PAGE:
“No, it never appealed to me really. Too ladylike I suppose. Call me weird but I can’t recall ever fancying being humped by some drunken oaf, it’s just not my style.” Arch laughed and turned into the parking lot. As she was leaving the automobile, Westie commented,
“I don’t mind the heels so much but the gravel, has a tendency to chaff.” Arch, banged his head through laughing, as he followed his DC’s lead.
“You do the Baby blues and I’ll handle the Pinks,” he said, following Westie through the entrance.
“Seems good to me,” she acquiesced with a nod of her head and removed her Badge, from her breast pocket holding it out so the few people inside, would see it, hold their positions and accede to being questioned. Alternatively, anybody with a guilty conscience may attempt to flee. Arch, also held his I.D. card in front of him, for added gravitas, but nobody in the gathered workforce even flinched as they approached.
“This about the dead girl on the canal bank? Wondered when you’d get round here?” interceded one of the men in the dark suits. Deacon and Western, followed the previously agreed format and split the staff into two groups. He took the Barmaids, while the management, who just happened to be all males, were handled, by Westie.
Responding, to the rather brusk question from the house chief penguin, she sternly replied, “Yes, now I’m sure that none of you gentlemen, would like to go down to the station, to answer questions, so let’s just get on with it, shall we?” She was tired of being so accommodating today and thankfully, they were all more than willing to talk, but she learnt very little from any of them. At least, they didn’t attempt to chat her up. If they had, they might have encountered her wrath on a grand scale.
Instead, she heard all about a punter Debra had accidently tangled with, who had fallen over due to slipping on a wet patch, sat in some liquid, which had made it appear that he had “pissed himself.” That had raised a general snigger but the punter had seen the funny side of things. His mates had carried him off and they had all left in a taxi about 2am. Apart from that, it was just a normal evening in the town’s top knocking shop.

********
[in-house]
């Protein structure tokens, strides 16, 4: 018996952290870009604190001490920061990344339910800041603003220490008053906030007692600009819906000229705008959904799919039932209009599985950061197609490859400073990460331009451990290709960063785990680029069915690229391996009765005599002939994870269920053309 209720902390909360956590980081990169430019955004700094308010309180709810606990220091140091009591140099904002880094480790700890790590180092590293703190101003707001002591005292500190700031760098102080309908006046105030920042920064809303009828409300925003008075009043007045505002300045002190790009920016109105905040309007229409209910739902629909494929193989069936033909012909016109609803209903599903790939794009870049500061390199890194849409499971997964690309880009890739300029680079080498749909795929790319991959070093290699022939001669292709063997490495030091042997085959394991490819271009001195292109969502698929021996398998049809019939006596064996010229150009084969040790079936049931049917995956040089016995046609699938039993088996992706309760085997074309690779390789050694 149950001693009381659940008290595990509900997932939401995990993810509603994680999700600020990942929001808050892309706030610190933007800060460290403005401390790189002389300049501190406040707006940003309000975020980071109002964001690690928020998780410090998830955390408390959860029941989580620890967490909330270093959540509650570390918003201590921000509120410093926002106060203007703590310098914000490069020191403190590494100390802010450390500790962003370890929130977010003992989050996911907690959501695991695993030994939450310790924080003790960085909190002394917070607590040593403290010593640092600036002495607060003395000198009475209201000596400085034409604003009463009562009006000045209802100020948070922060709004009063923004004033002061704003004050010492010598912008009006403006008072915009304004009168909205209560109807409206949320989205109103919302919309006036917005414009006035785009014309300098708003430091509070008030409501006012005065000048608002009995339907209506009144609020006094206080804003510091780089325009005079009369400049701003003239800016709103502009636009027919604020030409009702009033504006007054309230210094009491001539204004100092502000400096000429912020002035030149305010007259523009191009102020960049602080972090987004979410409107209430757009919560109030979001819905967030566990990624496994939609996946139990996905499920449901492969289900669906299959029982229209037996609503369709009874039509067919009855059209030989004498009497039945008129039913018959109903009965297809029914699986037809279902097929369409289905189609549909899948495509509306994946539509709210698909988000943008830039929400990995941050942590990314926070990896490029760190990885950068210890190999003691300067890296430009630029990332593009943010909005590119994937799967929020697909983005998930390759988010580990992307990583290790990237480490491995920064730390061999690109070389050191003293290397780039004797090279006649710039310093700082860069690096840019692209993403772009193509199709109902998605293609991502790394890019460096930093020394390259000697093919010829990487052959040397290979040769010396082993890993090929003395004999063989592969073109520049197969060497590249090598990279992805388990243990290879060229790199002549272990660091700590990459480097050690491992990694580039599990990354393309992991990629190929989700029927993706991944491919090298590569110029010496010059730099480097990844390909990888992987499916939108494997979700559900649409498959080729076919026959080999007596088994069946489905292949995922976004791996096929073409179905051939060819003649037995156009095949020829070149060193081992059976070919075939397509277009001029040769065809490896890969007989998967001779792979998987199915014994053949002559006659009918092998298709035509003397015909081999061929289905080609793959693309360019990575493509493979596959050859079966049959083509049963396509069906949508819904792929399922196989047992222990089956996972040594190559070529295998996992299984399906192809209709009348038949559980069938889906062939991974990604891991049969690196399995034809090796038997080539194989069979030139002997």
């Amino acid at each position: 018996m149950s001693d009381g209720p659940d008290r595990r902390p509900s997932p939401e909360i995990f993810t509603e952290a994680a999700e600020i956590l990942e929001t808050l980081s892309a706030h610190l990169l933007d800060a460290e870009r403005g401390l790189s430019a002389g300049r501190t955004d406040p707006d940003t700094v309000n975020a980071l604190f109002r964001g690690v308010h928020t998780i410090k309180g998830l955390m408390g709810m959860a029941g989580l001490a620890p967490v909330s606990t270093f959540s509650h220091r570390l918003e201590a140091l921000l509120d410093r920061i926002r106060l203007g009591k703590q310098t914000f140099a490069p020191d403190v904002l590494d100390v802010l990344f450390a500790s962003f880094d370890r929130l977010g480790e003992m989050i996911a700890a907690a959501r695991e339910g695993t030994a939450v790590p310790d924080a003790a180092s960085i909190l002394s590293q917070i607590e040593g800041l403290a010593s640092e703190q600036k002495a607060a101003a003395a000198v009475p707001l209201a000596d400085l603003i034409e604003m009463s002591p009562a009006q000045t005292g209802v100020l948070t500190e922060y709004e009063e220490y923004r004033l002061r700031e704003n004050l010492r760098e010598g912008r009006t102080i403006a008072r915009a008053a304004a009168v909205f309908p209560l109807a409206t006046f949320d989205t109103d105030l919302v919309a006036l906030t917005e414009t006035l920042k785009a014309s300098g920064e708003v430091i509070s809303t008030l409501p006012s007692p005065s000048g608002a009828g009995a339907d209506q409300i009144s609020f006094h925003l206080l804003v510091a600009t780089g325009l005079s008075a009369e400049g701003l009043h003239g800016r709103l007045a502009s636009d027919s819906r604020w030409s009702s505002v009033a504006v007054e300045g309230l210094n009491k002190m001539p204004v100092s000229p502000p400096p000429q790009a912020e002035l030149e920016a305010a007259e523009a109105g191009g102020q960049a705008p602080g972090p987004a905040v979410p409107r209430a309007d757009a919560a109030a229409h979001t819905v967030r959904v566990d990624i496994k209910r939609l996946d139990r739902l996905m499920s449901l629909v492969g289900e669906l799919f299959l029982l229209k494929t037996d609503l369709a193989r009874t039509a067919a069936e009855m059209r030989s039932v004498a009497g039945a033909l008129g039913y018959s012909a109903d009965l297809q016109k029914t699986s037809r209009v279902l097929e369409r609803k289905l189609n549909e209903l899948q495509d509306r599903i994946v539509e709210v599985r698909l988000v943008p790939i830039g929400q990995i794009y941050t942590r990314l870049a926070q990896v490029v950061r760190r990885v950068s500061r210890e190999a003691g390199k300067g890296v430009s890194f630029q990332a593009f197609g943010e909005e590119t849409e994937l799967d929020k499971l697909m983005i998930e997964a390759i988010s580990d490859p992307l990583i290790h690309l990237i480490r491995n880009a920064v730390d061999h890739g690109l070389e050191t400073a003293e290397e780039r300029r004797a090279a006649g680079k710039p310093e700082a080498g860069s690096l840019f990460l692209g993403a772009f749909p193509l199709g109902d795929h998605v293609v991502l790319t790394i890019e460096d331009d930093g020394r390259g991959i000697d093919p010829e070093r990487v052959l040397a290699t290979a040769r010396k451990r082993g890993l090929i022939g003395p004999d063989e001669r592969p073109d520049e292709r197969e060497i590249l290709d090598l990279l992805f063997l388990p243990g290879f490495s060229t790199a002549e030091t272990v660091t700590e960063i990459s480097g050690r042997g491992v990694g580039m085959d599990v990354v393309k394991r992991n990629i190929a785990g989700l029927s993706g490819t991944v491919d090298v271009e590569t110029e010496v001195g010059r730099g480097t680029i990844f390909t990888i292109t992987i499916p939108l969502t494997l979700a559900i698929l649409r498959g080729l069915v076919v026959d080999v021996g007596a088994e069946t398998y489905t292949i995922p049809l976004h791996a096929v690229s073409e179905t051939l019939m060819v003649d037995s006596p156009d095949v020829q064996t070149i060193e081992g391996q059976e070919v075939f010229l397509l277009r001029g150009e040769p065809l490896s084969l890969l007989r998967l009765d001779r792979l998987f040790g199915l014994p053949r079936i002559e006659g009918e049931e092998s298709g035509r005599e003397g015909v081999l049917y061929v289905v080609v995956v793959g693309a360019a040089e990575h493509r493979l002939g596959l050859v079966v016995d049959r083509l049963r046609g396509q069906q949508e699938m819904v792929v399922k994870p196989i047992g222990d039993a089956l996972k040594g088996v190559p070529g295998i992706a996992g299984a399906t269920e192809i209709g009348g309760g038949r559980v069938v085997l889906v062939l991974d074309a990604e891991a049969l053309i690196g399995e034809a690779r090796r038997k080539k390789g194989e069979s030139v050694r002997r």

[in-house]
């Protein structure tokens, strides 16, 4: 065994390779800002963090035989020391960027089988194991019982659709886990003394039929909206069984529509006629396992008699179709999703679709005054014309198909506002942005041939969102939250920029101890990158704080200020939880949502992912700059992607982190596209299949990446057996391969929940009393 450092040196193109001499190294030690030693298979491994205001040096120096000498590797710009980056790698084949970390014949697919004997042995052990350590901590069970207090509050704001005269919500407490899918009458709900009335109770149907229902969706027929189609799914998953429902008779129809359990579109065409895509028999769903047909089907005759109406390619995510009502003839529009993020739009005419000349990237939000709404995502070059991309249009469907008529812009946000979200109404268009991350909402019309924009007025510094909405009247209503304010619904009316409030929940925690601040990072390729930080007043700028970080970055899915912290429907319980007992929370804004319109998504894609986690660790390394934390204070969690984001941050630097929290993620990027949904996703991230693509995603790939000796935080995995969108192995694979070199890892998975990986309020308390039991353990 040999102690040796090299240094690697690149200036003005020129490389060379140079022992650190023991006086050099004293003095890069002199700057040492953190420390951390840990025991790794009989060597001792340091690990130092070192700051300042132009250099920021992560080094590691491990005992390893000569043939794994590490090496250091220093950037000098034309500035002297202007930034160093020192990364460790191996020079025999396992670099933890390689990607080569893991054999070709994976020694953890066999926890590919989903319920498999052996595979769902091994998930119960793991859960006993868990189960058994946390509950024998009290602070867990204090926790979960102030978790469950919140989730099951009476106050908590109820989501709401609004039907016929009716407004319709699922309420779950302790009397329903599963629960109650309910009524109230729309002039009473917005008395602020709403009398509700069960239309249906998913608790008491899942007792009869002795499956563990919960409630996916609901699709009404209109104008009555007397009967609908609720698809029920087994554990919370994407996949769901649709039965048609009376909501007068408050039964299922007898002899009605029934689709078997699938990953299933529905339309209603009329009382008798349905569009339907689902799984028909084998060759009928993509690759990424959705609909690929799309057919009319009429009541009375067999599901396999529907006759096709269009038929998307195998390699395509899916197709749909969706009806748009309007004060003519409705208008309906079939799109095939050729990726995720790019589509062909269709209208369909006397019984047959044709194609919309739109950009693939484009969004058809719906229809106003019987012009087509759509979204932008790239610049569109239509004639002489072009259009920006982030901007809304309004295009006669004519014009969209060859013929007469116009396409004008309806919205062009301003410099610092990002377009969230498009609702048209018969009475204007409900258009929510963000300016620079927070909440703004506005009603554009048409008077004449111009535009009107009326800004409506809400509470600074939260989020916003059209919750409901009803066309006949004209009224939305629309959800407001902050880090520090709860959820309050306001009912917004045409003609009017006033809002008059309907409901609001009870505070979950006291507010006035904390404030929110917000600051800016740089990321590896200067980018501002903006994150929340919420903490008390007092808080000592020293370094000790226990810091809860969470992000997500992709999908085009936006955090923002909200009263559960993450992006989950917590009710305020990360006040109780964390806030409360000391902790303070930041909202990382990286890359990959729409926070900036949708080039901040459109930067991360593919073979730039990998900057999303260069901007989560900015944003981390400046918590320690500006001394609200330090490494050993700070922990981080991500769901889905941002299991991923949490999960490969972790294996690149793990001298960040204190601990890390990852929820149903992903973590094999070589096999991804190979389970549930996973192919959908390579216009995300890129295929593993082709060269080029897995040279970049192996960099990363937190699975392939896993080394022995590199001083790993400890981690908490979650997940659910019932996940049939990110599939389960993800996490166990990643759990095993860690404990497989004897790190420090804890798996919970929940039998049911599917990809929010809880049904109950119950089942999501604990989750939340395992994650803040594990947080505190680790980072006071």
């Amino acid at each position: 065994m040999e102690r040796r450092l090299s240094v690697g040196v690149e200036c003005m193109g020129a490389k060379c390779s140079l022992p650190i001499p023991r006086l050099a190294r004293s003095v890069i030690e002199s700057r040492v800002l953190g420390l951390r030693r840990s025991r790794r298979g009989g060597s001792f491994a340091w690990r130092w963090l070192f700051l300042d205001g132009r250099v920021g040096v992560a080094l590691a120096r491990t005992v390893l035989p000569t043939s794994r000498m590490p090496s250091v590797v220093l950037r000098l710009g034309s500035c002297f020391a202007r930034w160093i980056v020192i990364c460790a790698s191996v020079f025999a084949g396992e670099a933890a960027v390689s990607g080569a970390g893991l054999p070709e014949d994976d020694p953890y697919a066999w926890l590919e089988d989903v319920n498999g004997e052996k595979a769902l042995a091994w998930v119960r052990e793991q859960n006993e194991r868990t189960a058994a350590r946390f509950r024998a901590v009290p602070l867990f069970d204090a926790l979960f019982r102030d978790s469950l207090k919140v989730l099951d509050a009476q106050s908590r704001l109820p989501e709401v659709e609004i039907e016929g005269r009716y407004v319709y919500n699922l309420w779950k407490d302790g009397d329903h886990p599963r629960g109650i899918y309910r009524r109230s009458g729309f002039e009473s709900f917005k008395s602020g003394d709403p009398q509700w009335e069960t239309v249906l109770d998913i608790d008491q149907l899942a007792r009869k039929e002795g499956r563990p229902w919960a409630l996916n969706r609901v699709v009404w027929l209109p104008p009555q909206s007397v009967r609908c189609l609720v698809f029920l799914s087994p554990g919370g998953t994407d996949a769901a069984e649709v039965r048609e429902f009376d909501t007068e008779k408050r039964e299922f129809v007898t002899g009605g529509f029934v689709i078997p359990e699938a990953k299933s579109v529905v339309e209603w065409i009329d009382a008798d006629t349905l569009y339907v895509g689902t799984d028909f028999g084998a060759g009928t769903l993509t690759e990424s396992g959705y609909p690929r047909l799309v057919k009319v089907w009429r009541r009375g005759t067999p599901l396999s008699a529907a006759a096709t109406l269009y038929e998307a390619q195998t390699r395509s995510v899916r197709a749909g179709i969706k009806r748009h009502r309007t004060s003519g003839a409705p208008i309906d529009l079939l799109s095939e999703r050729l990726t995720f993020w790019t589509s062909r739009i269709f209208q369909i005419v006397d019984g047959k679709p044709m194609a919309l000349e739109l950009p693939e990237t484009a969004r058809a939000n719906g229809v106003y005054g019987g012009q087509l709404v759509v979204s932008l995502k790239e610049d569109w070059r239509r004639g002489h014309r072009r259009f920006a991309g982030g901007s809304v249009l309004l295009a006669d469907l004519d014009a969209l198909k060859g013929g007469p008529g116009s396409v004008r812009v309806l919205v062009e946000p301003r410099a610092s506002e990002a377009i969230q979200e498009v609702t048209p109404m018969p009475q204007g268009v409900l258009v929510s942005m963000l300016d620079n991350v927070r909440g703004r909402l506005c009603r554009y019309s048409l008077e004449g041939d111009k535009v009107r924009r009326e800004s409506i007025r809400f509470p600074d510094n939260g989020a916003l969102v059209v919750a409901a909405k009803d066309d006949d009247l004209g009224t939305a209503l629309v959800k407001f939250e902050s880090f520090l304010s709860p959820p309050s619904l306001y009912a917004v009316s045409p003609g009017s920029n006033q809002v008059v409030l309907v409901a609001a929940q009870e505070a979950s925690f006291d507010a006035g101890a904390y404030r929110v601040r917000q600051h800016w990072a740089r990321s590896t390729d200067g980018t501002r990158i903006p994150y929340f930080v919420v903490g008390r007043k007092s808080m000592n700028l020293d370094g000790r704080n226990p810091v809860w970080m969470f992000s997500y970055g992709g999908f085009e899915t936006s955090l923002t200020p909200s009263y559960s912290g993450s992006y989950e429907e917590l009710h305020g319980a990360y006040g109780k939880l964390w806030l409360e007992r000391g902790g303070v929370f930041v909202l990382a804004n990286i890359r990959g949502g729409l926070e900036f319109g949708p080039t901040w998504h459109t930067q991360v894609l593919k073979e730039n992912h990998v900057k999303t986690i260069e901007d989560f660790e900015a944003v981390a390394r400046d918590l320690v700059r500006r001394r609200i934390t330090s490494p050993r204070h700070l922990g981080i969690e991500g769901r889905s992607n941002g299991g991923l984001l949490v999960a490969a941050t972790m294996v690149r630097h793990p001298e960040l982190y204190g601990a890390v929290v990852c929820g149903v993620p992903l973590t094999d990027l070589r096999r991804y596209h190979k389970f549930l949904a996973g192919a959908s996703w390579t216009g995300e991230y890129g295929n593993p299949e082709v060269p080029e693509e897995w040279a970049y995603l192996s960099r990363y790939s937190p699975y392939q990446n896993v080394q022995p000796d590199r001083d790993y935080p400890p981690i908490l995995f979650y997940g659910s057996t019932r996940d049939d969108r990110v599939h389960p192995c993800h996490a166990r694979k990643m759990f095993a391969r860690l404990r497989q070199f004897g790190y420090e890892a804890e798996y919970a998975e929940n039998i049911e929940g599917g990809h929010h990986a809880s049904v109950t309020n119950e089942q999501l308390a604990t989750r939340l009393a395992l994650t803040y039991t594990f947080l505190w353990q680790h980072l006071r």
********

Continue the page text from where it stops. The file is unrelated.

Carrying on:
The Barmaids, on the other hand, were like a horde of lonesome Banshee’s and Arch, had difficulty in keeping order at times, as the innuendo’s flew back and forth all around him. He soon realised that this line of enquiry was proving fruitless. When Arch showed them the photograph that the family had provided, only one of the bar staff even remembered having seen Debra Foxx. Back in the car, they compared notes, but there was very little of any interest to talk about.
“Bugger me, a fucking warm Friday night and nobody really saw, or heard a thing. Jesus, what are we dealing with here a fucking ghost, or something?” commented Westie, as they headed back to the yard.
Following his usual routine, as he stepped outside, Nick popped a strong mint into his mouth, a safeguard against being inadvertently discovered to be a smoker. Just to be sure, he tried to capture some of his breath in his cupped hand to detect if there was any trace of smoke in it, nothing. Now, quite content that his little secret was safe, he set off for his meeting with Valerie B. with purpose. As he walked he played out the responses he might have to give the disciplinary board, when they inquired as to 'How things had apparently got so out of hand, so quickly?' His teacherʼs, had taught him, 'if you tell the truth, you will not be told off.' Well, that one didnʼt hold much water in the real world.
The morning was not particularly cold, even though there wasnʼt a cloud in the sky. There was no wind and a faint glimmer of early day sun warmed the air. As he made his way to Willowbank Station, he contemplated the meeting ahead and played over again the tough questions he anticipated. Nick, could see their dilemma. On the one hand, there had always been a distinct liberal tendency within the service, but then there was the public requirement for cold and callous justice. There was one immutable rule which could never be overlooked by the patrons and sponsors of St. Josephʼs, due to most of them being of a religious tendency. That was inebriation, raucous and lewd behavior by the inmates would not be tolerated.
Nick was only minutes away from The Station, when a vaguely familiar voice called to him from across the road, in broad Mancunian,
“Nicky Swann, hey man, how you doinʼ?”
This sudden intrusion into his stoned tranquility, made him stop short and look over, to see who had called his name with such knowing clarity? Across the road, he observed a barely remembered face grinning at him and waving like a maniac but he couldnʼt instantly put a name to it and anyway, there was no time right now, for reminiscences with an old lag from his wild days. He had a meeting to attend and he was beginning to wonder, if that rather pleasant Joint had been such a great idea in the ﬁrst place. So, to cover any possible embarrassment, he aimed his voice into space and simply called back to the mystery Manchy, “hi, get back to me on Facebook, Iʼll answer it.” Then after a small period of silence, Nick raised his voice and added “busy right now, man.” He considered attaching "man" to the end of his response, covered all the bases and anyhow, if the “Shouter,” messaged him as suggested, he would discover his identity, without having to pretend he knew him. At this precise moment, Nick could barely recognise himself in the bathroom mirror.